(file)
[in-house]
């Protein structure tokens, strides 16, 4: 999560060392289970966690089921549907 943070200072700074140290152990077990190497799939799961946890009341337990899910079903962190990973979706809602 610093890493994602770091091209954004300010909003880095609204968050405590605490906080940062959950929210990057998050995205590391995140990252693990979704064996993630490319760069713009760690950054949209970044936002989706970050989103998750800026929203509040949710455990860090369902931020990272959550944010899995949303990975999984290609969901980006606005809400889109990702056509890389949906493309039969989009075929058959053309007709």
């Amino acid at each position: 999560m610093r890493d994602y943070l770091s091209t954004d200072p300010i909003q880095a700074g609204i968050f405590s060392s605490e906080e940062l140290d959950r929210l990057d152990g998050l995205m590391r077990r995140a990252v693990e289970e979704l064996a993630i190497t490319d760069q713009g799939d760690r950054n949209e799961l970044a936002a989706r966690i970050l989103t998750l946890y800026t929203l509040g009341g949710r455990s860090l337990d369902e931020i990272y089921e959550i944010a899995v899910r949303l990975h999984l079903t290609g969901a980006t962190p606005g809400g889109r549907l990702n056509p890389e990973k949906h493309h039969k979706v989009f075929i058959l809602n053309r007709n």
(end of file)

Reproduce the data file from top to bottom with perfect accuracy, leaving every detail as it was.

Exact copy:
[in-house]
């Protein structure tokens, strides 16, 4: 999560060392289970966690089921549907 943070200072700074140290152990077990190497799939799961946890009341337990899910079903962190990973979706809602 610093890493994602770091091209954004300010909003880095609204968050405590605490906080940062959950929210990057998050995205590391995140990252693990979704064996993630490319760069713009760690950054949209970044936002989706970050989103998750800026929203509040949710455990860090369902931020990272959550944010899995949303990975999984290609969901980006606005809400889109990702056509890389949906493309039969989009075929058959053309007709």
């Amino acid at each position: 999560m610093r890493d994602y943070l770091s091209t954004d200072p300010i909003q880095a700074g609204i968050f405590s060392s605490e906080e940062l140290d959950r929210l990057d152990g998050l995205m590391r077990r995140a990252v693990e289970e979704l064996a993630i190497t490319d760069q713009g799939d760690r950054n949209e799961l970044a936002a989706r966690i970050l989103t998750l946890y800026t929203l509040g009341g949710r455990s860090l337990d369902e931020i990272y089921e959550i944010a899995v899910r949303l990975h999984l079903t290609g969901a980006t962190p606005g809400g889109r549907l990702n056509p890389e990973k949906h493309h039969k979706v989009f075929i058959l809602n053309r007709n």